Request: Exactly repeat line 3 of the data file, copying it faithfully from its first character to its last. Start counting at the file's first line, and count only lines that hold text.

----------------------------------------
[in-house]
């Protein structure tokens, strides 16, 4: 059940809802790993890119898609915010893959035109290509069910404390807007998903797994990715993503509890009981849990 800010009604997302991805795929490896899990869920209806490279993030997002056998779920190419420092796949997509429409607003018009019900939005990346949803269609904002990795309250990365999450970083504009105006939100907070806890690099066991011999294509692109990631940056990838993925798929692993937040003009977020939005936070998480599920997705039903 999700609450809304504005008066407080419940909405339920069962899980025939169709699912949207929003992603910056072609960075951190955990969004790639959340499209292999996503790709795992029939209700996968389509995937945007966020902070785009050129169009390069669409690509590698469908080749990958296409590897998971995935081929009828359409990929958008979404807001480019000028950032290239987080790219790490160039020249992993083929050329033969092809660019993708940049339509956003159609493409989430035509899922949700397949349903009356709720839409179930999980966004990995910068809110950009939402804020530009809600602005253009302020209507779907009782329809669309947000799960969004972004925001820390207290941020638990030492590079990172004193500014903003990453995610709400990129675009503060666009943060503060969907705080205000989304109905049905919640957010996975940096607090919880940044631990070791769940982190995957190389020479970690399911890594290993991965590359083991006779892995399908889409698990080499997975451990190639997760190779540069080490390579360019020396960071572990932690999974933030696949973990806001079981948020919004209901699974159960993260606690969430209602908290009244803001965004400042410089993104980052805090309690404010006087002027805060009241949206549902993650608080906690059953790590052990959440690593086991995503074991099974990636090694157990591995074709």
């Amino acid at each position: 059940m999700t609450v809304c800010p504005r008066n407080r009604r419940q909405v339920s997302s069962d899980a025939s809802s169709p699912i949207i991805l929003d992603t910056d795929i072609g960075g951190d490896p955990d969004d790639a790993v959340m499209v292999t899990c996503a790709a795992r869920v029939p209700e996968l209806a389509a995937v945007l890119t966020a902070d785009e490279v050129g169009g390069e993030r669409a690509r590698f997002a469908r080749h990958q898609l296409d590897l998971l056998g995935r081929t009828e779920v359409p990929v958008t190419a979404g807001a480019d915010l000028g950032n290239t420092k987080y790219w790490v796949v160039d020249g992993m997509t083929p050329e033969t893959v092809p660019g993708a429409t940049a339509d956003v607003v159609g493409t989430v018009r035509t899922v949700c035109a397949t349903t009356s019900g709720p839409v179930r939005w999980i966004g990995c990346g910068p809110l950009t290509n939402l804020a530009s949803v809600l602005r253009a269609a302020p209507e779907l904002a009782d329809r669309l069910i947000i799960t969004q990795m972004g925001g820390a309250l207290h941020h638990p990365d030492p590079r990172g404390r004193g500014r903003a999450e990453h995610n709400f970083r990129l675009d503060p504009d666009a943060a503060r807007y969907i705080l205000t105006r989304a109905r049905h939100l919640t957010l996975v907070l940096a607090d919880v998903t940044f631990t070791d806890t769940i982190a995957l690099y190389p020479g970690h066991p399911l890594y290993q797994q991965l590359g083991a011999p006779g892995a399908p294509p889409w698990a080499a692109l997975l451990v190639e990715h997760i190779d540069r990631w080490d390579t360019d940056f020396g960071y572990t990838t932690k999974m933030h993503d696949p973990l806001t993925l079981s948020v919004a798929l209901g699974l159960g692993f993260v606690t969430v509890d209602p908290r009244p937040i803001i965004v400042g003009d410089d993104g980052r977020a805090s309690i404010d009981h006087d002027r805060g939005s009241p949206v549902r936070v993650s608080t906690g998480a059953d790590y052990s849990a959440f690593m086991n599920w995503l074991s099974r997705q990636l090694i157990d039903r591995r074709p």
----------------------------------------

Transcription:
């Amino acid at each position: 059940m999700t609450v809304c800010p504005r008066n407080r009604r419940q909405v339920s997302s069962d899980a025939s809802s169709p699912i949207i991805l929003d992603t910056d795929i072609g960075g951190d490896p955990d969004d790639a790993v959340m499209v292999t899990c996503a790709a795992r869920v029939p209700e996968l209806a389509a995937v945007l890119t966020a902070d785009e490279v050129g169009g390069e993030r669409a690509r590698f997002a469908r080749h990958q898609l296409d590897l998971l056998g995935r081929t009828e779920v359409p990929v958008t190419a979404g807001a480019d915010l000028g950032n290239t420092k987080y790219w790490v796949v160039d020249g992993m997509t083929p050329e033969t893959v092809p660019g993708a429409t940049a339509d956003v607003v159609g493409t989430v018009r035509t899922v949700c035109a397949t349903t009356s019900g709720p839409v179930r939005w999980i966004g990995c990346g910068p809110l950009t290509n939402l804020a530009s949803v809600l602005r253009a269609a302020p209507e779907l904002a009782d329809r669309l069910i947000i799960t969004q990795m972004g925001g820390a309250l207290h941020h638990p990365d030492p590079r990172g404390r004193g500014r903003a999450e990453h995610n709400f970083r990129l675009d503060p504009d666009a943060a503060r807007y969907i705080l205000t105006r989304a109905r049905h939100l919640t957010l996975v907070l940096a607090d919880v998903t940044f631990t070791d806890t769940i982190a995957l690099y190389p020479g970690h066991p399911l890594y290993q797994q991965l590359g083991a011999p006779g892995a399908p294509p889409w698990a080499a692109l997975l451990v190639e990715h997760i190779d540069r990631w080490d390579t360019d940056f020396g960071y572990t990838t932690k999974m933030h993503d696949p973990l806001t993925l079981s948020v919004a798929l209901g699974l159960g692993f993260v606690t969430v509890d209602p908290r009244p937040i803001i965004v400042g003009d410089d993104g980052r977020a805090s309690i404010d009981h006087d002027r805060g939005s009241p949206v549902r936070v993650s608080t906690g998480a059953d790590y052990s849990a959440f690593m086991n599920w995503l074991s099974r997705q990636l090694i157990d039903r591995r074709p």